• Sandra Caganoff

On leaving a neighbourhood

For the last ten years I have lived in Melville, Johannesburg. When I first moved, into a tiny semi with a garden that I grew and nurtured, it was a little bit on the wrong side of the tracks. I loved it. Melville was alive, had the brilliant 7th Street with dive bars, Hobo - the best boutique in Johannesburg - and a sex toy shop with a BDSM slant that had been there forever. I hung out at all the bars, spent money I didn’t have at the boutique, never went into the sex toy shop and really embraced the joy and diversity of the hood. I got to know the car guards, the broom sellers, the dog walkers, the shop owners, the paper recyclers and the drug dealers. I said hello to everyone and they all said hello in return. My dogs and I became a regular feature, with Fred and Ruby more popular than me.

The corner of my road had a forlorn wedding dress shop on one side and an even more forlorn cafe on the other. My children single handedly kept the cafe open, buying bags of greasy biltong and occasional single Chappies. I did not like the cafe and I disliked the wedding shop even more, having recently gone through a divorce. When it changed location and was replaced by a steam punk restaurant, I was delighted. Pablo’s became my new spot and suddenly friends were coming to the dodgy side of town, mounting their cars on the pavements, holding tightly on to their handbags. I loved the gentrified vibe. So did the car guards. Business boomed. New bars opened, restaurants popped up, a slick wine bar replaced the sleazy bottle store, a stylish vintage shop came along and the clothes and champagne flowed. And then the famous Ba Pita arrived. Diners from as far afield as Glenhazel booked their tables well in advance. Ba Pita even hosted a Bat Mitzvah and people danced the hora in the hood.

Times were changing and I was there for it. My kids mourned the biltong when the cafe closed but I loved the new dog friendly coffee shops with their tattooed Baristas. When the Whippet opened their doors, Sandton came to Melville too. Lulu lemon leggings were seen alongside bell bottoms, Louboutin heels alongside Doc Martens. Melville was a mix of old and new, white and black, grunge and kugel. It buzzed, day and night, and I was glad my little house was far enough away so as not to deal with the noise.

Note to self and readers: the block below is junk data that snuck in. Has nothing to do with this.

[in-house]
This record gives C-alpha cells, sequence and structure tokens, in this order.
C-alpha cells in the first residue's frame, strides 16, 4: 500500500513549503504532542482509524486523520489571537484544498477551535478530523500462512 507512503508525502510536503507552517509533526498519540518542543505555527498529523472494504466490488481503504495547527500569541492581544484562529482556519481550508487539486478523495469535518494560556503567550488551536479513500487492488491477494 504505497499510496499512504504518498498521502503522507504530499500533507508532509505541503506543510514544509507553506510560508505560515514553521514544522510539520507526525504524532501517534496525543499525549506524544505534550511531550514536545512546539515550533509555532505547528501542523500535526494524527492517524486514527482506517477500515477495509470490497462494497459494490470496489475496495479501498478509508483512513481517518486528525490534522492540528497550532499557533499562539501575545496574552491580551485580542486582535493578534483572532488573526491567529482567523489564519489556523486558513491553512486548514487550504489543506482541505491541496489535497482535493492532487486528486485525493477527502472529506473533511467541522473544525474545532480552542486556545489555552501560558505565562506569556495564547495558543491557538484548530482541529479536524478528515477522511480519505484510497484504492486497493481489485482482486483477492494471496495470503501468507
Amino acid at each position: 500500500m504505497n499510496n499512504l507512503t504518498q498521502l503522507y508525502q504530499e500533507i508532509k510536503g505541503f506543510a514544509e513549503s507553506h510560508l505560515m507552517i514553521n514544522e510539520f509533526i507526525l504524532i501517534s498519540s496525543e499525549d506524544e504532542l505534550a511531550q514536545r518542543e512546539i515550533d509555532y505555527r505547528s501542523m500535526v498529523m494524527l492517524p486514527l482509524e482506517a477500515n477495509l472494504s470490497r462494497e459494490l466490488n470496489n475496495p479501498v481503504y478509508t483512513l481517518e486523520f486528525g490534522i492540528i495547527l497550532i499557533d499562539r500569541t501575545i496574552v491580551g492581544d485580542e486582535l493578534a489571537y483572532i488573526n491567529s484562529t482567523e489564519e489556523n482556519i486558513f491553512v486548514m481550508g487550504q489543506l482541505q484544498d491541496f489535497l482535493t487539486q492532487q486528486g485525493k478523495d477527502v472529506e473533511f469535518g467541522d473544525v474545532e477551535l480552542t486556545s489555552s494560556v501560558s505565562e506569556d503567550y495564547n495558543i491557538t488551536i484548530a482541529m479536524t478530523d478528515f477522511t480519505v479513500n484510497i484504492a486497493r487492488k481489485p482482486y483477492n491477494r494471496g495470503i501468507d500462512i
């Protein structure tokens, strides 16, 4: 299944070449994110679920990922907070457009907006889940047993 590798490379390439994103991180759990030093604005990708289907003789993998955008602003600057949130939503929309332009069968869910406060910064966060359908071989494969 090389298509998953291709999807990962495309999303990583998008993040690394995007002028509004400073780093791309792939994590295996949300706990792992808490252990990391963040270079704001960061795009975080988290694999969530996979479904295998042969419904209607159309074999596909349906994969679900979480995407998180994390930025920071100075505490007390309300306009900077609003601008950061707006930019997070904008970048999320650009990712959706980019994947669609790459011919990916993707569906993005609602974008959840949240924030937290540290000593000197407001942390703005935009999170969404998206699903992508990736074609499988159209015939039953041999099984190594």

The hood were my family. When I locked myself out my home, Gerald from Ba Pita, the Godfather of Melville, told me to SIT TIGHT AND HAVE SOME HUMMUS, while he sorted out the locksmith. When my dog took himself to Spilt Milk to get bacon (something I used to do for him) and stood alone in the take-out queue, JB, a regular, recognised him and bought him home. And the brilliant 7th Street Melville Pharmacy would listen to my woes, my rants, my problems and then gently say: “Shall I fill your script for you now, Sandra.”

There were many fantastic Melville moments. Sitting outside the IT Corner and watching the salsa dancers at Six. Finally winning Quiz night at Nuno’s. Screaming at the television set at The Xai. Going through menopause at Bread and Roses. (It was always so hot in there).Picking up freshly baked bread from The Baker Brothers, eating entire loaves on the walk home. Booking the fireplace table at The Ant in winter. Telling the waiters at Santa Muerta the nachos were terrible, then licking the plates clean. And waving to Fred the local barber, every day, as I walked past to pick up a coffee from TILT. Fred ran Scala Barber for over fifty years and sadly died a week ago. MHDSRIP.